In this section I invite an inspirational guest reader to share a little about their life and their recent favourite book.
Picture bobbing across the South Atlantic Ocean on a small ice-strengthened vessel, the subAntarctic island of South Georgia still vivid in your mind, the Falkland Islands in your wake, westward bound for Tierra del Fuego. This is where you will find my colleague and guest reader ELENA WIMBERGER. Elena has spent several Antarctic and Arctic seasons working as Hotel Manager aboard MV Polar Pioneer, a mighty little ship that carries adventurers to wild and wondrous places.
When it comes to outdoor adventure, you’ll find Elena raring to go. She claims that despite attending school for 16 years, graduating in Political Science and Spanish, she received her true education through time spent outside…
EW: Growing up spending summers in the North Cascade mountain range of Washington State, USA, I learned the value of a good walk in the woods. This led me to forego a sane and sensible career choice following graduation, and instead ask to be dropped off at the Mexican border, with pack in tow, in order to take a very long walk home… I spent the next five months on a trail meandering north to the Canadian border.
Elena, share with us something you love about your life:
EW: While my love for travel and experiencing new places has been a major directive throughout my life, I treasure the surrounding landscape where I’ve grown up and call home: the Pacific Northwest in the USA. I live at the base of the Puget Sound, surrounded on one side by the Cascade Mountain Range, and the other, a lovely waterway full of islands which leads out to the Pacific ocean. The temperate climate creates a luscious green panorama filled with evergreen pines and sword fern undergrowth. The beauty and easy access to outdoor exploration makes this area a very special place to be and I feel very lucky to have this as my home base.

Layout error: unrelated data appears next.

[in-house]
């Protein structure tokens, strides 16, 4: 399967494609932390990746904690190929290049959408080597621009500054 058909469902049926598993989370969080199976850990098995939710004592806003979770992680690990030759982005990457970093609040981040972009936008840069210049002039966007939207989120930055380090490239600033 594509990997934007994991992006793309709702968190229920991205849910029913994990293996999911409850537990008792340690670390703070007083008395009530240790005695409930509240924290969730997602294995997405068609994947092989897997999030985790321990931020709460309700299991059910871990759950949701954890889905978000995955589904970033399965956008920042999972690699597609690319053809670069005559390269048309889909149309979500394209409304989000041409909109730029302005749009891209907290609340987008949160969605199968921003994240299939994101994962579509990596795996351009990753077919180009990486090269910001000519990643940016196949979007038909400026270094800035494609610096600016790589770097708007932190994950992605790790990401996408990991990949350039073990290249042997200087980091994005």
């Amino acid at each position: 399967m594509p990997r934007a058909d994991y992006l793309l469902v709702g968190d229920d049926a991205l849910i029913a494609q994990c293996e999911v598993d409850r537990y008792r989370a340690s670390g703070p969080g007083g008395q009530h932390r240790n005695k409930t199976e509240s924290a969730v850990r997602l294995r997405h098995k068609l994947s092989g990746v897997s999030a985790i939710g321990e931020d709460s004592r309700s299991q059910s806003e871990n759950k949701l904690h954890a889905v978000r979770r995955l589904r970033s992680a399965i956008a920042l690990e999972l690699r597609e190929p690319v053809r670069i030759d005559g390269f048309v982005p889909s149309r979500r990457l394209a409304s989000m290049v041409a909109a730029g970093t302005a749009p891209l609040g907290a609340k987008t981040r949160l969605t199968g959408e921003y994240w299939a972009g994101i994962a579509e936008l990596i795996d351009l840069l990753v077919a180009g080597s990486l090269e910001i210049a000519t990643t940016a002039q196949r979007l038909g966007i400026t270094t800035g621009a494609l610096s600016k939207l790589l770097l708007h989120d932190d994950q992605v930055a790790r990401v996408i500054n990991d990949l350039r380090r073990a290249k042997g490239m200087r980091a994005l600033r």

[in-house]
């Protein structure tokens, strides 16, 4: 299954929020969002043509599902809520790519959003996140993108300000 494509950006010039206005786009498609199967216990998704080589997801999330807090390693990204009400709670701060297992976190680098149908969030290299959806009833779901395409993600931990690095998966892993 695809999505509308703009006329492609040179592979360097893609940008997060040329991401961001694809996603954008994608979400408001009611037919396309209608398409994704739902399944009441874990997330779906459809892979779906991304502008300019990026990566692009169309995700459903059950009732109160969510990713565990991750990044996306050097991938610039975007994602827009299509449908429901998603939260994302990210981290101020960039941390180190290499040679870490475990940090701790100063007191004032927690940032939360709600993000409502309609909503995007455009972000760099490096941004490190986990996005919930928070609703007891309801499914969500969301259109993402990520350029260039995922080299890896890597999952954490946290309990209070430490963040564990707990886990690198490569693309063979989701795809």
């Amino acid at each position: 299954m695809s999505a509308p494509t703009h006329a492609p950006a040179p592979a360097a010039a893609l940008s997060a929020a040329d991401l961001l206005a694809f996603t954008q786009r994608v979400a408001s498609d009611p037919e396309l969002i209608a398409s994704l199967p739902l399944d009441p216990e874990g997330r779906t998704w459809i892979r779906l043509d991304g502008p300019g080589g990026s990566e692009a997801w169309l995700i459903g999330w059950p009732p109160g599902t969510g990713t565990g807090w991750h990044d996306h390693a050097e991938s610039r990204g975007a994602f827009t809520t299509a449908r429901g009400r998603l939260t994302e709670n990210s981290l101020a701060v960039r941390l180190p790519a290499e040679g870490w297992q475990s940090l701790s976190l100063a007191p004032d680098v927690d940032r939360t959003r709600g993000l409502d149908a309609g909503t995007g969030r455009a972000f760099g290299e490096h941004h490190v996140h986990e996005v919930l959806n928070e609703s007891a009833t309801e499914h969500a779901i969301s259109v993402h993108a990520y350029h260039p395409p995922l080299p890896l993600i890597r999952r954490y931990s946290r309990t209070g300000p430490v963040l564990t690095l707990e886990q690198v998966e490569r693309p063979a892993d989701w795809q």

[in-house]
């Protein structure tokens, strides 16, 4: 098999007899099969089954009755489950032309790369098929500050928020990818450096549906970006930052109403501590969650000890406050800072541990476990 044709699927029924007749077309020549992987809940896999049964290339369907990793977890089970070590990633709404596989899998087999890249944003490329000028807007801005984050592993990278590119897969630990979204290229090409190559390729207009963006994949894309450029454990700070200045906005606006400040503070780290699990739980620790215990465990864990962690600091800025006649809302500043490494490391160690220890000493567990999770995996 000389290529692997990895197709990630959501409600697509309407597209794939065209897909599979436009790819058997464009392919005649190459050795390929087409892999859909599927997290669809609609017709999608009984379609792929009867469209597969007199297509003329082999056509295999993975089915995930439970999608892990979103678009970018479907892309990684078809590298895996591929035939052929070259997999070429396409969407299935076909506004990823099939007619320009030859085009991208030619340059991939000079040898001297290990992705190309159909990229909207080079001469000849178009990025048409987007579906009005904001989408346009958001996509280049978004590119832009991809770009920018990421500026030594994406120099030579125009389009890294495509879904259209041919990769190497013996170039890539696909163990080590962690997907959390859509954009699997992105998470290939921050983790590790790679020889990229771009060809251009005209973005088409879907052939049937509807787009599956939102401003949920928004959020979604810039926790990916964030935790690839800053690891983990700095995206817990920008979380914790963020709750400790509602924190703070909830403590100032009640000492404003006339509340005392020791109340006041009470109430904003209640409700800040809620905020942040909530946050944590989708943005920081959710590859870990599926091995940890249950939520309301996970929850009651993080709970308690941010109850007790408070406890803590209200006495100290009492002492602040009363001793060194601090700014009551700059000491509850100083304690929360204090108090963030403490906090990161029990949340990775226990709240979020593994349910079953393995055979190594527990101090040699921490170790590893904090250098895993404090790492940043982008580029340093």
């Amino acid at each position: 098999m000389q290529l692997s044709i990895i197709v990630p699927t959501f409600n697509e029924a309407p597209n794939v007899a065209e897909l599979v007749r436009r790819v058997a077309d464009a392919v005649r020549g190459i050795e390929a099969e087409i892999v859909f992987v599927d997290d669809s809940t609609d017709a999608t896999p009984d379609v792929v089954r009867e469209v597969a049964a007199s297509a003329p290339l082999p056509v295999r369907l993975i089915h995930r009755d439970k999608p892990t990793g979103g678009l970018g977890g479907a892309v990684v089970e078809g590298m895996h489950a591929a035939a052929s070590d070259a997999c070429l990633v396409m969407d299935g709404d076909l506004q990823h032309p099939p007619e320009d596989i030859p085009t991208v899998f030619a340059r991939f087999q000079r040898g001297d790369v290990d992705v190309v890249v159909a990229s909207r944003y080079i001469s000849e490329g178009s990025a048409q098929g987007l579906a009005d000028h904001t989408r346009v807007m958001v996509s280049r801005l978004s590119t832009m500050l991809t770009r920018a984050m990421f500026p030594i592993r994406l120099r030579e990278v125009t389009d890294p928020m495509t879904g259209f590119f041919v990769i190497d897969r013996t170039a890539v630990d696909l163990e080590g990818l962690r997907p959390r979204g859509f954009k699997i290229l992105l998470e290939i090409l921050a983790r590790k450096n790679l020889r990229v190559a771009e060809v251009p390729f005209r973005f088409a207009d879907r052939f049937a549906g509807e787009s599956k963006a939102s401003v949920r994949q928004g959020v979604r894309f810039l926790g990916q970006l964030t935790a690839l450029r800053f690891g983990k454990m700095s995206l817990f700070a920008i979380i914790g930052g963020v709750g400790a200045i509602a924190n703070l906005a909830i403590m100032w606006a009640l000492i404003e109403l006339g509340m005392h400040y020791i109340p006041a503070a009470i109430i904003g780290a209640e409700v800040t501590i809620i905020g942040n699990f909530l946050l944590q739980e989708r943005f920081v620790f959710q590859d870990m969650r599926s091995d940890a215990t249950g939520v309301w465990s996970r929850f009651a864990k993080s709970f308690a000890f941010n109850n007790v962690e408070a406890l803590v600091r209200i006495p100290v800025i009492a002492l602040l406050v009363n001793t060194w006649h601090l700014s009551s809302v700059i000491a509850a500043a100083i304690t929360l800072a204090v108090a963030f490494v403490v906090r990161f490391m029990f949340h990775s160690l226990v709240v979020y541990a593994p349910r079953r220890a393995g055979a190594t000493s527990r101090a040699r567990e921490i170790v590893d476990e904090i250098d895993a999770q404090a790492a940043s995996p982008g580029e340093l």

The Brothers K by David James Duncan is a title that plays on Russian author Fyodor Dostoevsky’s The Brothers Karamazov, as well as referring to a strikeout in baseball, denoted by the letter K.EW: This is a masterpiece of a story, more like a mural than a single work of art. Starting in the mill town of Camas, Washington in 1956, The Brothers K tells the interwoven story of the Chance family a baseball-playing father, an overly religious mother, four sons and twin daughters. The story is narrated by the youngest son, Kincaid (Kade), as he observes the trials and tribulations of his three older brothers and two younger sisters growing up in America in the ’60s and ’70s. Humorous yet profound, Duncan weaves a beautiful tale about family, coming of age and the circumstances of life, using baseball as the medium that brings it all together. Each character is profoundly mortal in a different way and watching each member of the Chance family navigate their way through the many curve balls life throws with a distinctive, albeit at times belated, sense of grace, leaves you wanting more from the start. He said, there’s two ways for a hitter to get the pitch he wants. The simplest way is to not want any one in particular. But the best way, he said which sounds almost the same but is really very different, is to want the very pitch you’re gonna get. Including the one you can handle. But also the one that’s gonna strike you out looking. And even the one that’s maybe gonna bounce off your head. —Papa Toe, The Brothers K